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The mice of Pontus also conceal themselves during the winter; but only the white ones.1 I wonder how those authors, who have asserted that the sense of taste in these animals is very acute, found out that such is the fact. The Alpine mice, which are the same size as badgers, also conceal themselves;2 but they first carry a store of provisions into their retreat. Some writers, indeed, say that the male and female, lying on their backs alternately, hold in their paws a bundle of gnawed herbs, and, the tail of each in its turn being seized by the teeth of the other, in this way, they are dragged into their hole; hence it is, that at this season their hair is found to be rubbed off their backs. There is a similar animal also in Egypt,3 which sits, in the same way, upon its haunches, and walks on two feet, using the fore feet as hands.

1 It is supposed that the white mouse of Pontus, mentioned also by Aristotle, Hist. Anim. B. viii. c. 17, is the ermine, or else the marten; but, as Cuvier remarks, Ajasson, vol. vi. p. 457, Lemaire, vol. iii. p. 467, the ermine does not hibernate.—B.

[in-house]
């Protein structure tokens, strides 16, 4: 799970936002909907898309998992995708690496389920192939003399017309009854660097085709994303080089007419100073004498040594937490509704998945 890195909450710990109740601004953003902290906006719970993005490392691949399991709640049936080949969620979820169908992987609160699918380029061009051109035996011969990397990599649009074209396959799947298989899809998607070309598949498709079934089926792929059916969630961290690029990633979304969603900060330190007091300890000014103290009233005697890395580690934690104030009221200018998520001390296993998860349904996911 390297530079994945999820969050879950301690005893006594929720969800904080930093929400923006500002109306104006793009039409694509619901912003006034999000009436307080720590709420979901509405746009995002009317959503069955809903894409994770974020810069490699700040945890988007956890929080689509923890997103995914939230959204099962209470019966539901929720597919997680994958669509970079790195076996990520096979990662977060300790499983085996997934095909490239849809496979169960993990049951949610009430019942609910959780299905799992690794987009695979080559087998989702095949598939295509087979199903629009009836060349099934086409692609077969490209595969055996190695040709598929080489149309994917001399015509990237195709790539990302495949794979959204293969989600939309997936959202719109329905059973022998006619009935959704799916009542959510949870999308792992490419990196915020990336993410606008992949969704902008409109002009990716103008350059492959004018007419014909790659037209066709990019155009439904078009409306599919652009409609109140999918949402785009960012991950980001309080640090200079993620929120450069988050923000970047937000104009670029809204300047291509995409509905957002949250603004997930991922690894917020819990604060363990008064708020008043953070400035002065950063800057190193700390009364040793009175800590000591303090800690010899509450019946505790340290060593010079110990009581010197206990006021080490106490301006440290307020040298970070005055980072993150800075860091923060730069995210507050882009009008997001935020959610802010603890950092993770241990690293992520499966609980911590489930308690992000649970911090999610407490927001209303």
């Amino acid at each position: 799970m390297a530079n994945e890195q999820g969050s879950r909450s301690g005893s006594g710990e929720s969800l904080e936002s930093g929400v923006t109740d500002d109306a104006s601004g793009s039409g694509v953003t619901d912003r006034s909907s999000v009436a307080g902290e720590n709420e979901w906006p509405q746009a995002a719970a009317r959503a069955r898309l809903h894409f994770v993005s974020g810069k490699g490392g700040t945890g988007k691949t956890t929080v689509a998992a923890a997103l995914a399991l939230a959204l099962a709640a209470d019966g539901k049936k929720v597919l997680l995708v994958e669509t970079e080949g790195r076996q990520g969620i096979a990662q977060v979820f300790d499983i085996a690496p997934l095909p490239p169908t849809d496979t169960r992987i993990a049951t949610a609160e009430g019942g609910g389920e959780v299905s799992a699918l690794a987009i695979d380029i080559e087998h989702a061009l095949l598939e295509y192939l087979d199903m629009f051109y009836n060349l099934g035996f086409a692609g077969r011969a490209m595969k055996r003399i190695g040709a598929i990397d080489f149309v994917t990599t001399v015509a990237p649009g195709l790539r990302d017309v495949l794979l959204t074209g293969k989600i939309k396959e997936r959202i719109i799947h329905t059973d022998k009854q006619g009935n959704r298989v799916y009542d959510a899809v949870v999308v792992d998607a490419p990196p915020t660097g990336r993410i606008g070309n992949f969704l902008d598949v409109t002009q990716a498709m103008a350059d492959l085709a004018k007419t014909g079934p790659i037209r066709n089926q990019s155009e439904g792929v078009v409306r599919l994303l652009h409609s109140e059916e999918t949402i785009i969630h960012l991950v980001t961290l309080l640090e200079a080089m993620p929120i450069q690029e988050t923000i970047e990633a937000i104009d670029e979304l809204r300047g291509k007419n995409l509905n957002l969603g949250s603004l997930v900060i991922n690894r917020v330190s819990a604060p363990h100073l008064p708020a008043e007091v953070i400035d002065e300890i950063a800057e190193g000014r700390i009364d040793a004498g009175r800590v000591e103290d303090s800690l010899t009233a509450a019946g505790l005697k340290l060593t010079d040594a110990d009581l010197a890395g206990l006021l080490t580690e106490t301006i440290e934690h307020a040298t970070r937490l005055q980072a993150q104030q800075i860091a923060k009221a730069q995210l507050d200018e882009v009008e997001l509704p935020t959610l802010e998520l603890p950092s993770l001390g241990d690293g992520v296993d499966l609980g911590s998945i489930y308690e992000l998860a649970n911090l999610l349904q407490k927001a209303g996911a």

2 Cuvier, ubi supra, conceives that the Alpine mouse is the marmot; but he remarks, that it is inferior in size to the badger.—B.

3 Cuvier, ubi supra, conceives the Egyptian mouse to be the jerboa, the Musjaculus of Linnæus; but it is much smaller than the marmot. Pliny, in B. x. c. 85, says, that the Egyptian mouse walks on two feet, as does the mouse of the Alps. Aristotle, Hist. Anim. B. vii. c. 37, and Ælian, Anim. Nat. B. xv. c. 26, refer to the mouse of Egypt.—B. Probably the Mus cahirinus.

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